The regression analysis of the faculty sample also showed that enrollment diversity contributed independently to variation in all three measures of the educational environment. With all other variables controlled, enrollment diversity was inversely related to faculty satisfaction with the quality of education, the work effort of the student body, and the academic readiness of students. The administrators’ judgments of student preparation and the quality of the educational experience were similar. On the other hand, the association of diversity with more positive faculty perceptions of the treatment of minorities, and with both faculty and administrators’ perceptions of less campus discrimination, held true. It is also notable that the respondent’s race contributed independently to evaluations of academic readiness. White faculty members were found to have a more positive evaluation of students’ academic skills. This would seem to preclude an explanation of the findings as the product of negative stereotyping on the part of whites.
Is diversity beneficial?
For historical and legal reasons the idea of diversity has been embraced on campuses most frequently to defend enrollment preferences for African-American students. But it has become far more general in its application. Colby College President William Adams is representative in his claim that it is a “fundamental truth” about American higher education that students “learn more and more powerfully, in settings that include individuals from many different backgrounds and perspectives … [and that] produce the kind of conversations and thinking our students will need to be successful in the world and to contribute to it in meaningful ways.”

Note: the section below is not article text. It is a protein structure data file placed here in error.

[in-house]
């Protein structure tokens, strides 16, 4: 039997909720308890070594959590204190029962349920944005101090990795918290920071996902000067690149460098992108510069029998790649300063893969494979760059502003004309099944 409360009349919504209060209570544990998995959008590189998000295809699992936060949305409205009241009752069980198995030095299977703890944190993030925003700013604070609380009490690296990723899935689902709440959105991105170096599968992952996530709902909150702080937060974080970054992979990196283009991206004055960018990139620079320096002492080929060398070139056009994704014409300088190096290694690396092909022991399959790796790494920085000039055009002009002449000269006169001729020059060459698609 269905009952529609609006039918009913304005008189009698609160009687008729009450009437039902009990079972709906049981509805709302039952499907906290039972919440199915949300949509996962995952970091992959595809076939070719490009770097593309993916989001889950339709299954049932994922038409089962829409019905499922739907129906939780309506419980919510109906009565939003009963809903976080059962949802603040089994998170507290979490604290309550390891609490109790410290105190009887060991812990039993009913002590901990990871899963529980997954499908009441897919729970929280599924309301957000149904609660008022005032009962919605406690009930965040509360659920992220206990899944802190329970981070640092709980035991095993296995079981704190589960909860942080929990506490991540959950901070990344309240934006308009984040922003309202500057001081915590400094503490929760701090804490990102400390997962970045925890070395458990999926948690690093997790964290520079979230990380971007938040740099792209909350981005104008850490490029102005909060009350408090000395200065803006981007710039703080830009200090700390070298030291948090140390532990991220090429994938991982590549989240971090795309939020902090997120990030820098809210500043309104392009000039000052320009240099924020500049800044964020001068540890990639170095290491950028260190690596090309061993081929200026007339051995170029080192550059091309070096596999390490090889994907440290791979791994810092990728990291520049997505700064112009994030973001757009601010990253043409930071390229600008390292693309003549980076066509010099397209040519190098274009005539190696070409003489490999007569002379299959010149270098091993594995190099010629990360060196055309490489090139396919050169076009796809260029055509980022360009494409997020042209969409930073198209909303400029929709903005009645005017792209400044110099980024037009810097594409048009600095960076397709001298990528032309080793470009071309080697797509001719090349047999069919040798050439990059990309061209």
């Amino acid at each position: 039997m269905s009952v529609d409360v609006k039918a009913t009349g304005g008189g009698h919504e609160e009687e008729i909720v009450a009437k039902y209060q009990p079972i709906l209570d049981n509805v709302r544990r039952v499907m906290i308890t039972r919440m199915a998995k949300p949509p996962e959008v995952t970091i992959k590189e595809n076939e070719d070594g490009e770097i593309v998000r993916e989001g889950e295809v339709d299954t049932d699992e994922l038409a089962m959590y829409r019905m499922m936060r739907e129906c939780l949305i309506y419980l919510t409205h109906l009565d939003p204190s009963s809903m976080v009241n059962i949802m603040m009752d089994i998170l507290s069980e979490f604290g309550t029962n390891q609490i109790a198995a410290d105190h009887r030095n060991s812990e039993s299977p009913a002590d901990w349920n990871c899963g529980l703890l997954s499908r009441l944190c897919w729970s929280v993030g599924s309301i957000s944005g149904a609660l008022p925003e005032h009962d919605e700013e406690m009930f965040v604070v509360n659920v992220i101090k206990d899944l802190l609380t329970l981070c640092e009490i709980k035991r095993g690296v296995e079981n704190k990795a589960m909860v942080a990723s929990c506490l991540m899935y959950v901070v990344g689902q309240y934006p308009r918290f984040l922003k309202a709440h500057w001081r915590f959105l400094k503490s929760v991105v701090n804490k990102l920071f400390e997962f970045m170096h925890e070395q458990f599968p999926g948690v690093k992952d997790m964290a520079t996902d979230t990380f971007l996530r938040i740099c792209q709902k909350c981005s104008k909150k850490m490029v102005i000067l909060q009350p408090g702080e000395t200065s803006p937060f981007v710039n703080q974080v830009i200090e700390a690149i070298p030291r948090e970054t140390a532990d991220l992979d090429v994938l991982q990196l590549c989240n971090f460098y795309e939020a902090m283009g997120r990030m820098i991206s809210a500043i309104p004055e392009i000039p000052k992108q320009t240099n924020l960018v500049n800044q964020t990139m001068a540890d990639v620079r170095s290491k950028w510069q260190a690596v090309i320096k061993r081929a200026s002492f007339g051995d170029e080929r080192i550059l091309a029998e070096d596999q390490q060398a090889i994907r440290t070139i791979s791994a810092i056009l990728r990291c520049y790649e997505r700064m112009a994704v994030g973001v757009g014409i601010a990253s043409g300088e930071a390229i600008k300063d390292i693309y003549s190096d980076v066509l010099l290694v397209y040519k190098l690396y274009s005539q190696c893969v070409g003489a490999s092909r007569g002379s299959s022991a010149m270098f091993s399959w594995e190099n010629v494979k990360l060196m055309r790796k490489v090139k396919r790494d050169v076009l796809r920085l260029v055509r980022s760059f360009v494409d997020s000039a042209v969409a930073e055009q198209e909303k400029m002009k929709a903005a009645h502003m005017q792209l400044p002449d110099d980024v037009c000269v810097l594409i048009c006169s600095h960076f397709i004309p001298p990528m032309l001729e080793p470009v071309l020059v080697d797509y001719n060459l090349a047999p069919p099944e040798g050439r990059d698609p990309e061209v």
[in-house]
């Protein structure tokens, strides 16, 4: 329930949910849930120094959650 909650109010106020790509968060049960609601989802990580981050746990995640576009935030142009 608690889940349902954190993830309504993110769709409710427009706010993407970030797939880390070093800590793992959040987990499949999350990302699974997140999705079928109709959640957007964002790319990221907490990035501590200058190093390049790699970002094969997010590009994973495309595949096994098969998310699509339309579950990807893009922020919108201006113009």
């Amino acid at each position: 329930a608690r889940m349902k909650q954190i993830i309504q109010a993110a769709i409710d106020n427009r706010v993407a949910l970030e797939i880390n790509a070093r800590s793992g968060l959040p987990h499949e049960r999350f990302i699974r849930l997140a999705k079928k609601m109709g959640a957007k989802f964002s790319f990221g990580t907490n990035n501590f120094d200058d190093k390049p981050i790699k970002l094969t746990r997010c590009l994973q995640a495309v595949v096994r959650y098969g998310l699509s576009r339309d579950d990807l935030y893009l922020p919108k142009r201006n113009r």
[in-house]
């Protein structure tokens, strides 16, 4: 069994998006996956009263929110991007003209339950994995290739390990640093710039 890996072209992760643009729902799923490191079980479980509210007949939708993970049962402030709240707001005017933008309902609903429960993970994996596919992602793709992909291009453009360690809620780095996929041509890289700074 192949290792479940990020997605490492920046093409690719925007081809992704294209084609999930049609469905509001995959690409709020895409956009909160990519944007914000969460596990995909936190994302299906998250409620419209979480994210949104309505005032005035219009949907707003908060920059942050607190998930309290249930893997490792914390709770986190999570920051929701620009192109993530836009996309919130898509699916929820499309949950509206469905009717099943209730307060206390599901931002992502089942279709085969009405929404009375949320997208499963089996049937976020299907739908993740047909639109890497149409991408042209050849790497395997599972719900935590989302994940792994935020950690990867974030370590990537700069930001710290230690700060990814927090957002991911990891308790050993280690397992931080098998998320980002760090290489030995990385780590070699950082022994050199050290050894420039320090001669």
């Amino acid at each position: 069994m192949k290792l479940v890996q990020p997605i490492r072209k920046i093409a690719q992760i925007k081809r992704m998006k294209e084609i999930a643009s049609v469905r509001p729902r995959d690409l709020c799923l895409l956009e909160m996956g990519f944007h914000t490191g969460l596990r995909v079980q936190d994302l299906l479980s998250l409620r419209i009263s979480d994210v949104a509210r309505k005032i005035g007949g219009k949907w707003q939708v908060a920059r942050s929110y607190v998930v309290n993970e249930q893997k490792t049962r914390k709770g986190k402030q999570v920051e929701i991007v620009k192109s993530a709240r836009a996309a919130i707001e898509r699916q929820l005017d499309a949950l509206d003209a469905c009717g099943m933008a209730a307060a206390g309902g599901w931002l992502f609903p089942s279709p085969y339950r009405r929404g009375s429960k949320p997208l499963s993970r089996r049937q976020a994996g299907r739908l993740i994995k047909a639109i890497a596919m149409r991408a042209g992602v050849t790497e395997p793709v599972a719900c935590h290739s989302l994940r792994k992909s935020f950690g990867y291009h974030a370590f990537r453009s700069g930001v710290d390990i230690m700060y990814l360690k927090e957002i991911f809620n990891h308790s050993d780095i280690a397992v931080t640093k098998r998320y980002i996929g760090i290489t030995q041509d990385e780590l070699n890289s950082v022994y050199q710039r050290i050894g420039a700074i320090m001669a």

To test this broader application of the model, we applied our statistical analysis to Asian-American and Hispanic enrollment. A few questions produced significant correlations with increasing Hispanic enrollment: Students were less likely to express satisfaction with the education they were receiving, and faculty and administrators were less likely to perceive discrimination at their schools. When these correlations were tested by the more rigorous method of multiple regression, the findings for students and administrators remained statistically significant.
Increases in the proportion of Asian-American students were associated with favorable perceptions among students, faculty, and administrators. Among students, the only significant correlation was between higher proportions of Asian-American students and perceptions of a hard-working student body. For faculty and administrators, increases in Asian-American enrollment were correlated with positive perceptions both of the work ethic on campus and of student preparation. For both samples, however, these correlations disappeared when the impact of other variables was factored in. Finally, after the effects of all other variables were controlled, faculty members were less likely to perceive discrimination on campus as the proportion of Asian-American students rose.